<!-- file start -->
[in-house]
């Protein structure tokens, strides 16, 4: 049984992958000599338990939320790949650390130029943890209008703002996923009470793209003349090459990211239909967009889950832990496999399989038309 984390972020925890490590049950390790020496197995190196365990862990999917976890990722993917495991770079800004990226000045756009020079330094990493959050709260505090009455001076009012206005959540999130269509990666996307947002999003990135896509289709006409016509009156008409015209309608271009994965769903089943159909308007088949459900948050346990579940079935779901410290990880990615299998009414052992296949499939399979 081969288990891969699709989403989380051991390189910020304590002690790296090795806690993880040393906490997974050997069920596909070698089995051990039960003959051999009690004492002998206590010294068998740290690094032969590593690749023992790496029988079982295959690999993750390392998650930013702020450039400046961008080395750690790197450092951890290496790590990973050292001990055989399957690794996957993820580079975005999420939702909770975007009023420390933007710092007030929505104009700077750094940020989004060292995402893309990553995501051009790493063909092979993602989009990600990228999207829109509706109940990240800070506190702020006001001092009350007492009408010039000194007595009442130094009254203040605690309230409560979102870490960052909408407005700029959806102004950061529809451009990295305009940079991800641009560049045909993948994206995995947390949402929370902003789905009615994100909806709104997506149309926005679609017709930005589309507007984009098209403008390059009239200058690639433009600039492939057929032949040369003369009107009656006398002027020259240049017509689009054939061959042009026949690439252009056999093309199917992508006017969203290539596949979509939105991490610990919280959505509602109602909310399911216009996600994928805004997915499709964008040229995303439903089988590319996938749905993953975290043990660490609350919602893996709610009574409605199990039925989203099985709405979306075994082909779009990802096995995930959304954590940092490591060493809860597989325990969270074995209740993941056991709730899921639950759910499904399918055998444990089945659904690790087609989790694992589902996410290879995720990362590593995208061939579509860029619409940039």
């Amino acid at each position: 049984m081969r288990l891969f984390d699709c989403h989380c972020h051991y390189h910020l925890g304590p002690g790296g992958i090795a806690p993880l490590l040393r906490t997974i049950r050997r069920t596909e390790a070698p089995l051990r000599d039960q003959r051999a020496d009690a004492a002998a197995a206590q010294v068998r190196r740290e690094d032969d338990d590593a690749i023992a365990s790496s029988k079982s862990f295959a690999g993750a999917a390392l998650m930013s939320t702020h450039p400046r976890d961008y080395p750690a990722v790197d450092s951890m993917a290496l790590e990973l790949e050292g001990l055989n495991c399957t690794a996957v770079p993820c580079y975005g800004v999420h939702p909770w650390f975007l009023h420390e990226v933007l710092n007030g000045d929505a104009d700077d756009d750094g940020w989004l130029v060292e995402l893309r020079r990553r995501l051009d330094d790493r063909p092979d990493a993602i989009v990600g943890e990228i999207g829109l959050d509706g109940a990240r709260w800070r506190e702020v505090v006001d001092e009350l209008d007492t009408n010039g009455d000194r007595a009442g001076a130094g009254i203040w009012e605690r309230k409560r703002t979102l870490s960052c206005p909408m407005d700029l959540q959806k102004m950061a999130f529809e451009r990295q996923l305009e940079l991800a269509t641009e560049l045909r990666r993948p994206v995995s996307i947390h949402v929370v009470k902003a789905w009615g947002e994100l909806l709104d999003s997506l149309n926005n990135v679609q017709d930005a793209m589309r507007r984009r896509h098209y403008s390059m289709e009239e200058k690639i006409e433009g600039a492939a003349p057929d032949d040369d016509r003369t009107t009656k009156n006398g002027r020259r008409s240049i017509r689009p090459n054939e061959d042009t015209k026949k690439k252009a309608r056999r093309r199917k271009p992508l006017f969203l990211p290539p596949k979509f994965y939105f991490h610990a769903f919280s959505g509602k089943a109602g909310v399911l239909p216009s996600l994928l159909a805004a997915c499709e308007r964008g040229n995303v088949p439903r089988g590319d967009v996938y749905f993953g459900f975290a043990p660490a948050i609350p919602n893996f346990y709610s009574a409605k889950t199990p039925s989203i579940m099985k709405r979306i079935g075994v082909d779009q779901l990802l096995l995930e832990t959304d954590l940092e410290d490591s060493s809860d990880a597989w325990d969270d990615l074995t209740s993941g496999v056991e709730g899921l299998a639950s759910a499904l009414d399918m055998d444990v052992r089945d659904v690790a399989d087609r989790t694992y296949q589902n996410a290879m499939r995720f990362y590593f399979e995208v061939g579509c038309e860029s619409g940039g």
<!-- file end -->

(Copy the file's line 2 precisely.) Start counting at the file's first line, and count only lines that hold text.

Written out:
């Protein structure tokens, strides 16, 4: 049984992958000599338990939320790949650390130029943890209008703002996923009470793209003349090459990211239909967009889950832990496999399989038309 984390972020925890490590049950390790020496197995190196365990862990999917976890990722993917495991770079800004990226000045756009020079330094990493959050709260505090009455001076009012206005959540999130269509990666996307947002999003990135896509289709006409016509009156008409015209309608271009994965769903089943159909308007088949459900948050346990579940079935779901410290990880990615299998009414052992296949499939399979 081969288990891969699709989403989380051991390189910020304590002690790296090795806690993880040393906490997974050997069920596909070698089995051990039960003959051999009690004492002998206590010294068998740290690094032969590593690749023992790496029988079982295959690999993750390392998650930013702020450039400046961008080395750690790197450092951890290496790590990973050292001990055989399957690794996957993820580079975005999420939702909770975007009023420390933007710092007030929505104009700077750094940020989004060292995402893309990553995501051009790493063909092979993602989009990600990228999207829109509706109940990240800070506190702020006001001092009350007492009408010039000194007595009442130094009254203040605690309230409560979102870490960052909408407005700029959806102004950061529809451009990295305009940079991800641009560049045909993948994206995995947390949402929370902003789905009615994100909806709104997506149309926005679609017709930005589309507007984009098209403008390059009239200058690639433009600039492939057929032949040369003369009107009656006398002027020259240049017509689009054939061959042009026949690439252009056999093309199917992508006017969203290539596949979509939105991490610990919280959505509602109602909310399911216009996600994928805004997915499709964008040229995303439903089988590319996938749905993953975290043990660490609350919602893996709610009574409605199990039925989203099985709405979306075994082909779009990802096995995930959304954590940092490591060493809860597989325990969270074995209740993941056991709730899921639950759910499904399918055998444990089945659904690790087609989790694992589902996410290879995720990362590593995208061939579509860029619409940039």